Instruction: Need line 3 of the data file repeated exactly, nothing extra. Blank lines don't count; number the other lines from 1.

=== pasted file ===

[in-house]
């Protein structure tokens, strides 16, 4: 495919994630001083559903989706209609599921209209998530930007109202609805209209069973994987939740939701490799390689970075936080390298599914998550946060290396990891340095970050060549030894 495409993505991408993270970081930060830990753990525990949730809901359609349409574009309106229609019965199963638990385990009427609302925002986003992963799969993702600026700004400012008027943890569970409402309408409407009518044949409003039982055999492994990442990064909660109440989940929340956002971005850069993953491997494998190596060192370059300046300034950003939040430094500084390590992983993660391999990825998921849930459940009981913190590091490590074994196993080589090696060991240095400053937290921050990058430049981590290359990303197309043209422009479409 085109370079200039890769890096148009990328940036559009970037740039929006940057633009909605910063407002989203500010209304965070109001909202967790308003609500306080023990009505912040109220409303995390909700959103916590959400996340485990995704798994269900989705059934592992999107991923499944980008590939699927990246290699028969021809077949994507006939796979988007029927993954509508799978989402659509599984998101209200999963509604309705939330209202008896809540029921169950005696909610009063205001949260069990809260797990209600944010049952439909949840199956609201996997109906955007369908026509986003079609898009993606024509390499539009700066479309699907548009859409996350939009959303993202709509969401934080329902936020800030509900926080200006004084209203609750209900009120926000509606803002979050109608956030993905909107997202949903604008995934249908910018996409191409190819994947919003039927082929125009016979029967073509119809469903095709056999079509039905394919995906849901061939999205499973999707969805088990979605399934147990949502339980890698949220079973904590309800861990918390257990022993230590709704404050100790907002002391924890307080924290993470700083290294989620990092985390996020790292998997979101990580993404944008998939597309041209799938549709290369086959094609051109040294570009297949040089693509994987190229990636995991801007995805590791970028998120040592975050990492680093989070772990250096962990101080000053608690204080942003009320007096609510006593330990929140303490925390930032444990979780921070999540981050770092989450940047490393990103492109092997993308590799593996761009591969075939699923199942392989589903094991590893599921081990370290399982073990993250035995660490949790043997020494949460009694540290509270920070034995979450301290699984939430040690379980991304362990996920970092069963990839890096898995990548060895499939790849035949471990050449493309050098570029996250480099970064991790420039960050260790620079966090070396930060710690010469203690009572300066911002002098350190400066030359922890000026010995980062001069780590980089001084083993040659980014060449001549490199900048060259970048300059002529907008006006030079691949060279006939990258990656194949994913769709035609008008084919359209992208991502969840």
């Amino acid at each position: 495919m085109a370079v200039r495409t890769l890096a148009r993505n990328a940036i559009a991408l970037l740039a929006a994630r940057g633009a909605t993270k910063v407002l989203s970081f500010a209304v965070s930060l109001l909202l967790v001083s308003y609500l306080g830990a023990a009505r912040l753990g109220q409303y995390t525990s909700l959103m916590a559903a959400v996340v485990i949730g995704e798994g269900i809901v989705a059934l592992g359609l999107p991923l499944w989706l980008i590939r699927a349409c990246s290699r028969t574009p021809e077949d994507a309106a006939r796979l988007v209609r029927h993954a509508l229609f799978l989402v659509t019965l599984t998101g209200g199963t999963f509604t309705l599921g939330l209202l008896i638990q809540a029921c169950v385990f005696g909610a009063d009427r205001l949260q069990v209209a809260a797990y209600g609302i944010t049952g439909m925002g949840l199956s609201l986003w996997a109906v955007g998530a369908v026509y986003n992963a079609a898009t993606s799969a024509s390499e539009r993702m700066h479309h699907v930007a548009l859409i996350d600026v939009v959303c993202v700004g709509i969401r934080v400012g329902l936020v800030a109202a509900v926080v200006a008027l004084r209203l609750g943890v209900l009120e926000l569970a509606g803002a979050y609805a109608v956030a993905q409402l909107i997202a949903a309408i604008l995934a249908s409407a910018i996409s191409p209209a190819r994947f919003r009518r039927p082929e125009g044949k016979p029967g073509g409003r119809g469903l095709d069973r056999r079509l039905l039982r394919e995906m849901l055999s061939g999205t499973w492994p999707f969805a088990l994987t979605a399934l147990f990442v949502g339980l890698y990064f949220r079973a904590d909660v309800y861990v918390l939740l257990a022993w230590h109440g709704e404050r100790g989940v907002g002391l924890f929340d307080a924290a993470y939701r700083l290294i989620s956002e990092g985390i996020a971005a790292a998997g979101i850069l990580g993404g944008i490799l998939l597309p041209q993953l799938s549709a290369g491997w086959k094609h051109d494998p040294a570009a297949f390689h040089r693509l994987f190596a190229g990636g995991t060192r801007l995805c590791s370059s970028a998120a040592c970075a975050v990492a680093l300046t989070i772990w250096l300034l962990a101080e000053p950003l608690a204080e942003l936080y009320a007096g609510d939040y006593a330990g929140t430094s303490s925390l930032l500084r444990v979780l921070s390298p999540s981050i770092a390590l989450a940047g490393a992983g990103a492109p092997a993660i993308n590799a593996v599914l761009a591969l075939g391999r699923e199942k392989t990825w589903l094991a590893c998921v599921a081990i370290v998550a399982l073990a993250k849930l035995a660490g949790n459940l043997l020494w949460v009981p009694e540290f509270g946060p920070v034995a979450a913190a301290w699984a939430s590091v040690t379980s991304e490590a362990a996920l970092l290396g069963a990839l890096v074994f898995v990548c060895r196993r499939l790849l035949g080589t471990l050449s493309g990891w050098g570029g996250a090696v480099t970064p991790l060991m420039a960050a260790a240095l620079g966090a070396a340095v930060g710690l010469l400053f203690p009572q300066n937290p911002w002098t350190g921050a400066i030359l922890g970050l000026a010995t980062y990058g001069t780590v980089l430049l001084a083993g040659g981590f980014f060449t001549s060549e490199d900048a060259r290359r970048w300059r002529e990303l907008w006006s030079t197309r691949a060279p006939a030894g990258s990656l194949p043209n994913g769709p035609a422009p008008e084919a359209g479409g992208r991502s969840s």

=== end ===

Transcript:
């Amino acid at each position: 495919m085109a370079v200039r495409t890769l890096a148009r993505n990328a940036i559009a991408l970037l740039a929006a994630r940057g633009a909605t993270k910063v407002l989203s970081f500010a209304v965070s930060l109001l909202l967790v001083s308003y609500l306080g830990a023990a009505r912040l753990g109220q409303y995390t525990s909700l959103m916590a559903a959400v996340v485990i949730g995704e798994g269900i809901v989705a059934l592992g359609l999107p991923l499944w989706l980008i590939r699927a349409c990246s290699r028969t574009p021809e077949d994507a309106a006939r796979l988007v209609r029927h993954a509508l229609f799978l989402v659509t019965l599984t998101g209200g199963t999963f509604t309705l599921g939330l209202l008896i638990q809540a029921c169950v385990f005696g909610a009063d009427r205001l949260q069990v209209a809260a797990y209600g609302i944010t049952g439909m925002g949840l199956s609201l986003w996997a109906v955007g998530a369908v026509y986003n992963a079609a898009t993606s799969a024509s390499e539009r993702m700066h479309h699907v930007a548009l859409i996350d600026v939009v959303c993202v700004g709509i969401r934080v400012g329902l936020v800030a109202a509900v926080v200006a008027l004084r209203l609750g943890v209900l009120e926000l569970a509606g803002a979050y609805a109608v956030a993905q409402l909107i997202a949903a309408i604008l995934a249908s409407a910018i996409s191409p209209a190819r994947f919003r009518r039927p082929e125009g044949k016979p029967g073509g409003r119809g469903l095709d069973r056999r079509l039905l039982r394919e995906m849901l055999s061939g999205t499973w492994p999707f969805a088990l994987t979605a399934l147990f990442v949502g339980l890698y990064f949220r079973a904590d909660v309800y861990v918390l939740l257990a022993w230590h109440g709704e404050r100790g989940v907002g002391l924890f929340d307080a924290a993470y939701r700083l290294i989620s956002e990092g985390i996020a971005a790292a998997g979101i850069l990580g993404g944008i490799l998939l597309p041209q993953l799938s549709a290369g491997w086959k094609h051109d494998p040294a570009a297949f390689h040089r693509l994987f190596a190229g990636g995991t060192r801007l995805c590791s370059s970028a998120a040592c970075a975050v990492a680093l300046t989070i772990w250096l300034l962990a101080e000053p950003l608690a204080e942003l936080y009320a007096g609510d939040y006593a330990g929140t430094s303490s925390l930032l500084r444990v979780l921070s390298p999540s981050i770092a390590l989450a940047g490393a992983g990103a492109p092997a993660i993308n590799a593996v599914l761009a591969l075939g391999r699923e199942k392989t990825w589903l094991a590893c998921v599921a081990i370290v998550a399982l073990a993250k849930l035995a660490g949790n459940l043997l020494w949460v009981p009694e540290f509270g946060p920070v034995a979450a913190a301290w699984a939430s590091v040690t379980s991304e490590a362990a996920l970092l290396g069963a990839l890096v074994f898995v990548c060895r196993r499939l790849l035949g080589t471990l050449s493309g990891w050098g570029g996250a090696v480099t970064p991790l060991m420039a960050a260790a240095l620079g966090a070396a340095v930060g710690l010469l400053f203690p009572q300066n937290p911002w002098t350190g921050a400066i030359l922890g970050l000026a010995t980062y990058g001069t780590v980089l430049l001084a083993g040659g981590f980014f060449t001549s060549e490199d900048a060259r290359r970048w300059r002529e990303l907008w006006s030079t197309r691949a060279p006939a030894g990258s990656l194949p043209n994913g769709p035609a422009p008008e084919a359209g479409g992208r991502s969840s």